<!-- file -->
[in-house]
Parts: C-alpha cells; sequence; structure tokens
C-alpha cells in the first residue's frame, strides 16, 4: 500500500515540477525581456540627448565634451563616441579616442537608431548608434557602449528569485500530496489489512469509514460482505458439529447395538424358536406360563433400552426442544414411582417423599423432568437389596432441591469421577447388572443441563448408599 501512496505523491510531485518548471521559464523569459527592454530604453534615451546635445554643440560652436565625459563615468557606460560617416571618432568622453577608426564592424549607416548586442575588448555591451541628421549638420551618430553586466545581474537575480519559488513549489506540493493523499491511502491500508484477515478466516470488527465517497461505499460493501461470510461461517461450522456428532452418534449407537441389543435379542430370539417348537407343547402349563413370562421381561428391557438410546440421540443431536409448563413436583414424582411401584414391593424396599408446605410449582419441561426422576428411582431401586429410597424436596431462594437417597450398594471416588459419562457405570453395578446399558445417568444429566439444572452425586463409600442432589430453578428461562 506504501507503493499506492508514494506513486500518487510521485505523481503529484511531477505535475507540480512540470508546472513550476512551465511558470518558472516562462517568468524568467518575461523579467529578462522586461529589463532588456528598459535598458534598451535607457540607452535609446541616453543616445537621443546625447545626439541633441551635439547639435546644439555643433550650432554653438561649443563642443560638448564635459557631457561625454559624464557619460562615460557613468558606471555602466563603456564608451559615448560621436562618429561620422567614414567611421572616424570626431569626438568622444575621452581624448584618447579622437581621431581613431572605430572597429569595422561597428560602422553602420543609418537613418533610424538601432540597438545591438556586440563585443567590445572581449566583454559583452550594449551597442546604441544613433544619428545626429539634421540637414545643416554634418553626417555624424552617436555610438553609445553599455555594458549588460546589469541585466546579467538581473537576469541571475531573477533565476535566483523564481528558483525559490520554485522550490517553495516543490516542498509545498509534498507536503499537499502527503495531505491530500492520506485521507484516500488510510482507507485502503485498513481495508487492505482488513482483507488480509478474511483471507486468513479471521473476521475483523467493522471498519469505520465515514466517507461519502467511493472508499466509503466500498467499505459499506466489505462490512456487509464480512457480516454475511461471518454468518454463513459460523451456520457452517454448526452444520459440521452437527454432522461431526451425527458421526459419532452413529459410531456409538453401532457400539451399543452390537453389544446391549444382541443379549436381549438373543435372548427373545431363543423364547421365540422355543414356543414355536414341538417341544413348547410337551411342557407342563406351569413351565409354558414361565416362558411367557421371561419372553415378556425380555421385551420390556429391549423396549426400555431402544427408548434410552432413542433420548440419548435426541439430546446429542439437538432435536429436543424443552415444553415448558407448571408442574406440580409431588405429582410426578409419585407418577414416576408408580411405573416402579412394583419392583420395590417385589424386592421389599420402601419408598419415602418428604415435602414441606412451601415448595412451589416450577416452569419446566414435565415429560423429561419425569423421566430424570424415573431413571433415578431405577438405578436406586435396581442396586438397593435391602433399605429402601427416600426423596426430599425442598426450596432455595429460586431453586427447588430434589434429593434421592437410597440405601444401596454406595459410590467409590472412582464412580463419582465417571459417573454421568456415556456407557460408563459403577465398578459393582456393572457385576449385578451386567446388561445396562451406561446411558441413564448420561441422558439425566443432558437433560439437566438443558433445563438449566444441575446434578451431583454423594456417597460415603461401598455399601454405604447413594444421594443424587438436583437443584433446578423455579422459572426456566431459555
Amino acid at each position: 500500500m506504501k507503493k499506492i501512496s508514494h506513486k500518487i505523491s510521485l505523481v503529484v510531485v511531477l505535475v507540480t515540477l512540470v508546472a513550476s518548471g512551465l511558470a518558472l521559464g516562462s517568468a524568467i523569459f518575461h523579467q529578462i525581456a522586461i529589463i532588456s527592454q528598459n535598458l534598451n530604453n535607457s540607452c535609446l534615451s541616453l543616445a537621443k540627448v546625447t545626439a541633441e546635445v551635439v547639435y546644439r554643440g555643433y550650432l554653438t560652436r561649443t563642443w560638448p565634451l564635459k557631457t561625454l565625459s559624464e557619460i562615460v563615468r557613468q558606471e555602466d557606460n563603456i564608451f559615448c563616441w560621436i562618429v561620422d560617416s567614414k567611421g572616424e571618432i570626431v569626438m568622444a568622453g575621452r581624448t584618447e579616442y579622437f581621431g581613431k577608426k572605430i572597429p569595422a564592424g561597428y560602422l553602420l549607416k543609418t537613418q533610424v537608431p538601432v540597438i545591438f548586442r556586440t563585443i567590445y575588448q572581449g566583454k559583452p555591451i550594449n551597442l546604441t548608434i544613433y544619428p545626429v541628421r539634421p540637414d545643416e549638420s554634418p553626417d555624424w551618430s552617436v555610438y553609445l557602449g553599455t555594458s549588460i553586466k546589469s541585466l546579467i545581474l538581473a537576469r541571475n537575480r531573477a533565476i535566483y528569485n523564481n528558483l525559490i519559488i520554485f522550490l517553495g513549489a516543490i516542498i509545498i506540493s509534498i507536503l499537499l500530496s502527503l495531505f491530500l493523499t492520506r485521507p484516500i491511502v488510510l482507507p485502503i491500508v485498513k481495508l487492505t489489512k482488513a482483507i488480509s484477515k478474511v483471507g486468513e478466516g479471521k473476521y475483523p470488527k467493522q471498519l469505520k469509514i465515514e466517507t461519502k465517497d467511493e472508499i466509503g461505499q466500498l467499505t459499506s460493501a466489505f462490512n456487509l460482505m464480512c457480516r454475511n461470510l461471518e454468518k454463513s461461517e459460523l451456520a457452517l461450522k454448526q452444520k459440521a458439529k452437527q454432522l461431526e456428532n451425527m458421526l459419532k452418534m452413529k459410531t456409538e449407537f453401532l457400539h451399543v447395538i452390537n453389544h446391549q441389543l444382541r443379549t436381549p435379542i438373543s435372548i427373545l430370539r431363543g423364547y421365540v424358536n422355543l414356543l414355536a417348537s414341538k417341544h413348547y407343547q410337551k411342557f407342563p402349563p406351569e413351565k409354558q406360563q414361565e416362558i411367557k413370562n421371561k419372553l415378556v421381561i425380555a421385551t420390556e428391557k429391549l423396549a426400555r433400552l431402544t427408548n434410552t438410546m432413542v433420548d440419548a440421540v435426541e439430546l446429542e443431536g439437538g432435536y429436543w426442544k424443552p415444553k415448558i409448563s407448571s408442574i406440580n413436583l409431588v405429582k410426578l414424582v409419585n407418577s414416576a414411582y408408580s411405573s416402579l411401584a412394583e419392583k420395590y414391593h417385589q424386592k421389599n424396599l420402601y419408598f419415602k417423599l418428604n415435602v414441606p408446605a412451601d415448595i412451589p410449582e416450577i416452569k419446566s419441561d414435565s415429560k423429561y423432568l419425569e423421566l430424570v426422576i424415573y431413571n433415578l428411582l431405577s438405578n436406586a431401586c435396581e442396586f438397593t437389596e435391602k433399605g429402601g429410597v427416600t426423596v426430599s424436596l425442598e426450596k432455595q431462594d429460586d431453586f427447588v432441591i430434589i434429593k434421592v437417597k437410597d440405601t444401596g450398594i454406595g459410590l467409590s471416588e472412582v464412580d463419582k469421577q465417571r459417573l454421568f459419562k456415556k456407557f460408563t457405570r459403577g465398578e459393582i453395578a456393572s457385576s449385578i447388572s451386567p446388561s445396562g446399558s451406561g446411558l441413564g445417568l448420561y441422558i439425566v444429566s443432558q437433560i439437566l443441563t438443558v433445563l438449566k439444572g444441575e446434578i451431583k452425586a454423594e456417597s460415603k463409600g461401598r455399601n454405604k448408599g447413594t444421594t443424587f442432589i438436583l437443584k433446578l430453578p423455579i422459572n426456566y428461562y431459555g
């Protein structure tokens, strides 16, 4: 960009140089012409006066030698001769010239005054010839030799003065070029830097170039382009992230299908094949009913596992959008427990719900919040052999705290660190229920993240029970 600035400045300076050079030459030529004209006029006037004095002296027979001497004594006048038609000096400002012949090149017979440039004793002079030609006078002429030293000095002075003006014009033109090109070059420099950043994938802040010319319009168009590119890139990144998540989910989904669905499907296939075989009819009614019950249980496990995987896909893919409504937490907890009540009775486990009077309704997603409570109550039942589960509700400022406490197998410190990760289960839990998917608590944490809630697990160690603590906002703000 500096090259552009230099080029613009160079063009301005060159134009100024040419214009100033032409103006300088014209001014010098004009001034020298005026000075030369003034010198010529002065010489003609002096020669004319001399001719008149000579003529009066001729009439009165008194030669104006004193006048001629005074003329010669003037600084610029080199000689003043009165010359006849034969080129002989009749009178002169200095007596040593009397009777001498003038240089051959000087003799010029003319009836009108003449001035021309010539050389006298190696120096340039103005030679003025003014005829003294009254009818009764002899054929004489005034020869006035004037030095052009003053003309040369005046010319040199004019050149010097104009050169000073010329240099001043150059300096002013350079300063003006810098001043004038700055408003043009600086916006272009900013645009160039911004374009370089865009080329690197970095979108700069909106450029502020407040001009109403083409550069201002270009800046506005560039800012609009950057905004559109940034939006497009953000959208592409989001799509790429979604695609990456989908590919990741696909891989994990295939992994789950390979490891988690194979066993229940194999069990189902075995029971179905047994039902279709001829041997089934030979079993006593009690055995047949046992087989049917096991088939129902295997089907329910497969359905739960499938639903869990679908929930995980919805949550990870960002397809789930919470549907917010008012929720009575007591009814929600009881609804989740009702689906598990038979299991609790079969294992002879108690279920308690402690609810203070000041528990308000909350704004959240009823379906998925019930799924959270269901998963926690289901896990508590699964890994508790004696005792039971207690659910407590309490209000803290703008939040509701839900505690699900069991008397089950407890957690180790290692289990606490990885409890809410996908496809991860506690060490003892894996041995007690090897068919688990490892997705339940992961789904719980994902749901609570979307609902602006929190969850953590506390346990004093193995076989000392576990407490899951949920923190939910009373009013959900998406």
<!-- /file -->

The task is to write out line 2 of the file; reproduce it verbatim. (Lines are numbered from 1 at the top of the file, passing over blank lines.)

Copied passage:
Parts: C-alpha cells; sequence; structure tokens